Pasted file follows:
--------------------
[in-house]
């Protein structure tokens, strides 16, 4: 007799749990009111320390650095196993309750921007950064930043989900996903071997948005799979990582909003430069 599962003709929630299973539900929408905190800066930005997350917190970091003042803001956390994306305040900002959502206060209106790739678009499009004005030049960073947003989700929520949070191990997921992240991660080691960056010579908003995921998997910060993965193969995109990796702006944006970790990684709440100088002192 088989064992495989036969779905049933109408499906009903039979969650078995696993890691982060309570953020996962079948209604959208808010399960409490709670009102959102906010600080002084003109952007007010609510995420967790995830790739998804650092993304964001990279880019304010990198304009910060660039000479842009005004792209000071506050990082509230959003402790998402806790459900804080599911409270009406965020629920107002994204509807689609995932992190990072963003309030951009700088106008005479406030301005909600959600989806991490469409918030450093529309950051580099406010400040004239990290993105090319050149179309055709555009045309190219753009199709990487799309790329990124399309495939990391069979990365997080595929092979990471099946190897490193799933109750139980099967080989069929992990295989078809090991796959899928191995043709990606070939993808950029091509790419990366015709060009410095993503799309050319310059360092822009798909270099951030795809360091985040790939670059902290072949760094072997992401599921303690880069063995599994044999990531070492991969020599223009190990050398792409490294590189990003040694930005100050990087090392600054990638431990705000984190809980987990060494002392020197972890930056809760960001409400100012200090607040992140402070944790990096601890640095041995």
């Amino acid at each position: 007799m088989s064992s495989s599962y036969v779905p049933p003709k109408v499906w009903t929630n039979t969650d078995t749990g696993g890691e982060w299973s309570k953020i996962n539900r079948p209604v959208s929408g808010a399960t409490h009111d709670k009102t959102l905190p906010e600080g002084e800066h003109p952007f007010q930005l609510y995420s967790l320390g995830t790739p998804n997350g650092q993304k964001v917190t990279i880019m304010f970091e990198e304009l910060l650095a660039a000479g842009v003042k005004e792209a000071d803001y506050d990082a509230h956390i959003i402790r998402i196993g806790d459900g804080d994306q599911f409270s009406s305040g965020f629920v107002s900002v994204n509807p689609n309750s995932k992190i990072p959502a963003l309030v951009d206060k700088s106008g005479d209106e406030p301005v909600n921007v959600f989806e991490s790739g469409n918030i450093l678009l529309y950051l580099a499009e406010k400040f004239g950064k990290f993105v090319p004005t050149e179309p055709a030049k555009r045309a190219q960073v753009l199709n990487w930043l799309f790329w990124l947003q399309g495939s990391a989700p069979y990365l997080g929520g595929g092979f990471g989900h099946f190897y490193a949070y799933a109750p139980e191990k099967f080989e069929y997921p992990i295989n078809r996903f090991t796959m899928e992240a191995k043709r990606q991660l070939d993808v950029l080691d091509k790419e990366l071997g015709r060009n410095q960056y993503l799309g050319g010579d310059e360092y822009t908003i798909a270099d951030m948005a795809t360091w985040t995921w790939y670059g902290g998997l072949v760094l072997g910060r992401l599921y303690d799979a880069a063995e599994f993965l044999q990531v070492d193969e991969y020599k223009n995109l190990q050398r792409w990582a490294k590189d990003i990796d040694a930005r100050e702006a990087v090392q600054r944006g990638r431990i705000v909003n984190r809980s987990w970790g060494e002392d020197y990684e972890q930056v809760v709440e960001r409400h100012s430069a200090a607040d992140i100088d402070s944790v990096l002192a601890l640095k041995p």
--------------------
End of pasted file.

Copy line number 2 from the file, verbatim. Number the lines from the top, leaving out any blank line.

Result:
């Protein structure tokens, strides 16, 4: 007799749990009111320390650095196993309750921007950064930043989900996903071997948005799979990582909003430069 599962003709929630299973539900929408905190800066930005997350917190970091003042803001956390994306305040900002959502206060209106790739678009499009004005030049960073947003989700929520949070191990997921992240991660080691960056010579908003995921998997910060993965193969995109990796702006944006970790990684709440100088002192 088989064992495989036969779905049933109408499906009903039979969650078995696993890691982060309570953020996962079948209604959208808010399960409490709670009102959102906010600080002084003109952007007010609510995420967790995830790739998804650092993304964001990279880019304010990198304009910060660039000479842009005004792209000071506050990082509230959003402790998402806790459900804080599911409270009406965020629920107002994204509807689609995932992190990072963003309030951009700088106008005479406030301005909600959600989806991490469409918030450093529309950051580099406010400040004239990290993105090319050149179309055709555009045309190219753009199709990487799309790329990124399309495939990391069979990365997080595929092979990471099946190897490193799933109750139980099967080989069929992990295989078809090991796959899928191995043709990606070939993808950029091509790419990366015709060009410095993503799309050319310059360092822009798909270099951030795809360091985040790939670059902290072949760094072997992401599921303690880069063995599994044999990531070492991969020599223009190990050398792409490294590189990003040694930005100050990087090392600054990638431990705000984190809980987990060494002392020197972890930056809760960001409400100012200090607040992140402070944790990096601890640095041995």